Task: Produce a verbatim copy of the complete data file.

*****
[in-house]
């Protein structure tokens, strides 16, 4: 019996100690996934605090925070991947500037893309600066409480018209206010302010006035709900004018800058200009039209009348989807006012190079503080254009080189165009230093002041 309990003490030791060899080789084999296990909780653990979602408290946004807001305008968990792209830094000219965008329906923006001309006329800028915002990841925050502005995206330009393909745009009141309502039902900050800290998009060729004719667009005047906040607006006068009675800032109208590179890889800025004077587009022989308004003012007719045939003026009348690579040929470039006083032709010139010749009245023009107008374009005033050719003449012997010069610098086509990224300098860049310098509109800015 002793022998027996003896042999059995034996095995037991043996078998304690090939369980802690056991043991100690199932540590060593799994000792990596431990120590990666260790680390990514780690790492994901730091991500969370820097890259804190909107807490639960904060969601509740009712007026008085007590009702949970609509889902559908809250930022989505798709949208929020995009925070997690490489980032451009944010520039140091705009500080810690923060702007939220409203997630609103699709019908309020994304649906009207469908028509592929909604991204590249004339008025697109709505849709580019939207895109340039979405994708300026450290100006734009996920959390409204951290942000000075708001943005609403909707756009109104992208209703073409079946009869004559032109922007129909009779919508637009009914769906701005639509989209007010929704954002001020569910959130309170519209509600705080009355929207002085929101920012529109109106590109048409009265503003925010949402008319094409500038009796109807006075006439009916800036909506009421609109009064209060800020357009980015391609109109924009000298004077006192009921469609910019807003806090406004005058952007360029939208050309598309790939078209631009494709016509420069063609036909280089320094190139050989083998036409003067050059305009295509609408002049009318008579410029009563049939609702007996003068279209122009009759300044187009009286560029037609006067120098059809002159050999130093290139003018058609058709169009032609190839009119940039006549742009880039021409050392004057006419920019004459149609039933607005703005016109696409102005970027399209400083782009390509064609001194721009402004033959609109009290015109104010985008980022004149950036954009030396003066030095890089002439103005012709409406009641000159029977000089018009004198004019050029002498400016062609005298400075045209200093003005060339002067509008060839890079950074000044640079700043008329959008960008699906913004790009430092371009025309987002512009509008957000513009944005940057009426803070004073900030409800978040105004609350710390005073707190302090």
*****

[in-house]
């Protein structure tokens, strides 16, 4: 019996100690996934605090925070991947500037893309600066409480018209206010302010006035709900004018800058200009039209009348989807006012190079503080254009080189165009230093002041 309990003490030791060899080789084999296990909780653990979602408290946004807001305008968990792209830094000219965008329906923006001309006329800028915002990841925050502005995206330009393909745009009141309502039902900050800290998009060729004719667009005047906040607006006068009675800032109208590179890889800025004077587009022989308004003012007719045939003026009348690579040929470039006083032709010139010749009245023009107008374009005033050719003449012997010069610098086509990224300098860049310098509109800015 002793022998027996003896042999059995034996095995037991043996078998304690090939369980802690056991043991100690199932540590060593799994000792990596431990120590990666260790680390990514780690790492994901730091991500969370820097890259804190909107807490639960904060969601509740009712007026008085007590009702949970609509889902559908809250930022989505798709949208929020995009925070997690490489980032451009944010520039140091705009500080810690923060702007939220409203997630609103699709019908309020994304649906009207469908028509592929909604991204590249004339008025697109709505849709580019939207895109340039979405994708300026450290100006734009996920959390409204951290942000000075708001943005609403909707756009109104992208209703073409079946009869004559032109922007129909009779919508637009009914769906701005639509989209007010929704954002001020569910959130309170519209509600705080009355929207002085929101920012529109109106590109048409009265503003925010949402008319094409500038009796109807006075006439009916800036909506009421609109009064209060800020357009980015391609109109924009000298004077006192009921469609910019807003806090406004005058952007360029939208050309598309790939078209631009494709016509420069063609036909280089320094190139050989083998036409003067050059305009295509609408002049009318008579410029009563049939609702007996003068279209122009009759300044187009009286560029037609006067120098059809002159050999130093290139003018058609058709169009032609190839009119940039006549742009880039021409050392004057006419920019004459149609039933607005703005016109696409102005970027399209400083782009390509064609001194721009402004033959609109009290015109104010985008980022004149950036954009030396003066030095890089002439103005012709409406009641000159029977000089018009004198004019050029002498400016062609005298400075045209200093003005060339002067509008060839890079950074000044640079700043008329959008960008699906913004790009430092371009025309987002512009509008957000513009944005940057009426803070004073900030409800978040105004609350710390005073707190302090």